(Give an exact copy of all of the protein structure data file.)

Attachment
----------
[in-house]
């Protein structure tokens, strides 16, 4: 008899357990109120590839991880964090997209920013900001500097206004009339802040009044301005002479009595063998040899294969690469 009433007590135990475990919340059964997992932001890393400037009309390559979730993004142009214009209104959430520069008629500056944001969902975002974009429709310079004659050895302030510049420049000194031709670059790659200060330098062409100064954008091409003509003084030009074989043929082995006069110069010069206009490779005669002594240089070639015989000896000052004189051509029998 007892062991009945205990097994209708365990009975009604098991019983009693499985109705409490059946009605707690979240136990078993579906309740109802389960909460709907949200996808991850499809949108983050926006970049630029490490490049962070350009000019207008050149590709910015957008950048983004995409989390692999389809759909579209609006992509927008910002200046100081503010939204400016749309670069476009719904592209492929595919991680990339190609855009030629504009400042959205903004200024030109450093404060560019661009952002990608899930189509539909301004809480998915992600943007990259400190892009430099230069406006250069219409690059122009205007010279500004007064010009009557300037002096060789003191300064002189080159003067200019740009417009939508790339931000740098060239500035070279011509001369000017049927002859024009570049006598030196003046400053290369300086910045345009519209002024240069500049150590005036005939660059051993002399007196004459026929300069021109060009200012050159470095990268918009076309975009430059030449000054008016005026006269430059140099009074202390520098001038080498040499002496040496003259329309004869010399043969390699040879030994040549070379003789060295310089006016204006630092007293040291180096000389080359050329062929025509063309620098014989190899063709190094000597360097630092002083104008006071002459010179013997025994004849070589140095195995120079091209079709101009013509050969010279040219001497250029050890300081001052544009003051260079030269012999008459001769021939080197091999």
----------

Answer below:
[in-house]
């Protein structure tokens, strides 16, 4: 008899357990109120590839991880964090997209920013900001500097206004009339802040009044301005002479009595063998040899294969690469 009433007590135990475990919340059964997992932001890393400037009309390559979730993004142009214009209104959430520069008629500056944001969902975002974009429709310079004659050895302030510049420049000194031709670059790659200060330098062409100064954008091409003509003084030009074989043929082995006069110069010069206009490779005669002594240089070639015989000896000052004189051509029998 007892062991009945205990097994209708365990009975009604098991019983009693499985109705409490059946009605707690979240136990078993579906309740109802389960909460709907949200996808991850499809949108983050926006970049630029490490490049962070350009000019207008050149590709910015957008950048983004995409989390692999389809759909579209609006992509927008910002200046100081503010939204400016749309670069476009719904592209492929595919991680990339190609855009030629504009400042959205903004200024030109450093404060560019661009952002990608899930189509539909301004809480998915992600943007990259400190892009430099230069406006250069219409690059122009205007010279500004007064010009009557300037002096060789003191300064002189080159003067200019740009417009939508790339931000740098060239500035070279011509001369000017049927002859024009570049006598030196003046400053290369300086910045345009519209002024240069500049150590005036005939660059051993002399007196004459026929300069021109060009200012050159470095990268918009076309975009430059030449000054008016005026006269430059140099009074202390520098001038080498040499002496040496003259329309004869010399043969390699040879030994040549070379003789060295310089006016204006630092007293040291180096000389080359050329062929025509063309620098014989190899063709190094000597360097630092002083104008006071002459010179013997025994004849070589140095195995120079091209079709101009013509050969010279040219001497250029050890300081001052544009003051260079030269012999008459001769021939080197091999």